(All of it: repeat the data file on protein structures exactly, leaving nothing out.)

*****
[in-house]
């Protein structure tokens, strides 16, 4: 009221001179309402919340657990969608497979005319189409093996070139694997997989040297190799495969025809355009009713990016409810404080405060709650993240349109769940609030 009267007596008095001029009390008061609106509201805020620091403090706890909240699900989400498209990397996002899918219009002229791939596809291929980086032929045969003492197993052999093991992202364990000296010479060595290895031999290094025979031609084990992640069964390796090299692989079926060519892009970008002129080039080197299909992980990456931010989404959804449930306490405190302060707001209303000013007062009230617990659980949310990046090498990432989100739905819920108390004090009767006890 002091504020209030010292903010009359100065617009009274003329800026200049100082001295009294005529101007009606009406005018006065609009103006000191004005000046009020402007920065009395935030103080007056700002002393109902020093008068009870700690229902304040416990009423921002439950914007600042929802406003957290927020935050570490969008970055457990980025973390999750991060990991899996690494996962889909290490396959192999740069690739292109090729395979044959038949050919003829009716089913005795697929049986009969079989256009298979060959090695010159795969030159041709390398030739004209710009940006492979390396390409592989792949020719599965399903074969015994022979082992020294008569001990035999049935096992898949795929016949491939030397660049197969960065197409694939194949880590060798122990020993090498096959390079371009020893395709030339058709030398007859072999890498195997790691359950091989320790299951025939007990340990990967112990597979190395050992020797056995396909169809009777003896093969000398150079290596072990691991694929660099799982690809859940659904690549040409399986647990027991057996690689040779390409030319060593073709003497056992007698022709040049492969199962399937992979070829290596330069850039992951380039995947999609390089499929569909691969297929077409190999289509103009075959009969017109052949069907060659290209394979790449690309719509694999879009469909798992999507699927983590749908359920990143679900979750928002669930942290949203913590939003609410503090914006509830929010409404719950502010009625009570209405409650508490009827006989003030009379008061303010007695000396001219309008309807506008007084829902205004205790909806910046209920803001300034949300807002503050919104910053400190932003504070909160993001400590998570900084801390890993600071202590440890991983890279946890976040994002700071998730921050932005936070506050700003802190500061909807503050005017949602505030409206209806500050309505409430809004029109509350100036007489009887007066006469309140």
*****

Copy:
[in-house]
């Protein structure tokens, strides 16, 4: 009221001179309402919340657990969608497979005319189409093996070139694997997989040297190799495969025809355009009713990016409810404080405060709650993240349109769940609030 009267007596008095001029009390008061609106509201805020620091403090706890909240699900989400498209990397996002899918219009002229791939596809291929980086032929045969003492197993052999093991992202364990000296010479060595290895031999290094025979031609084990992640069964390796090299692989079926060519892009970008002129080039080197299909992980990456931010989404959804449930306490405190302060707001209303000013007062009230617990659980949310990046090498990432989100739905819920108390004090009767006890 002091504020209030010292903010009359100065617009009274003329800026200049100082001295009294005529101007009606009406005018006065609009103006000191004005000046009020402007920065009395935030103080007056700002002393109902020093008068009870700690229902304040416990009423921002439950914007600042929802406003957290927020935050570490969008970055457990980025973390999750991060990991899996690494996962889909290490396959192999740069690739292109090729395979044959038949050919003829009716089913005795697929049986009969079989256009298979060959090695010159795969030159041709390398030739004209710009940006492979390396390409592989792949020719599965399903074969015994022979082992020294008569001990035999049935096992898949795929016949491939030397660049197969960065197409694939194949880590060798122990020993090498096959390079371009020893395709030339058709030398007859072999890498195997790691359950091989320790299951025939007990340990990967112990597979190395050992020797056995396909169809009777003896093969000398150079290596072990691991694929660099799982690809859940659904690549040409399986647990027991057996690689040779390409030319060593073709003497056992007698022709040049492969199962399937992979070829290596330069850039992951380039995947999609390089499929569909691969297929077409190999289509103009075959009969017109052949069907060659290209394979790449690309719509694999879009469909798992999507699927983590749908359920990143679900979750928002669930942290949203913590939003609410503090914006509830929010409404719950502010009625009570209405409650508490009827006989003030009379008061303010007695000396001219309008309807506008007084829902205004205790909806910046209920803001300034949300807002503050919104910053400190932003504070909160993001400590998570900084801390890993600071202590440890991983890279946890976040994002700071998730921050932005936070506050700003802190500061909807503050005017949602505030409206209806500050309505409430809004029109509350100036007489009887007066006469309140």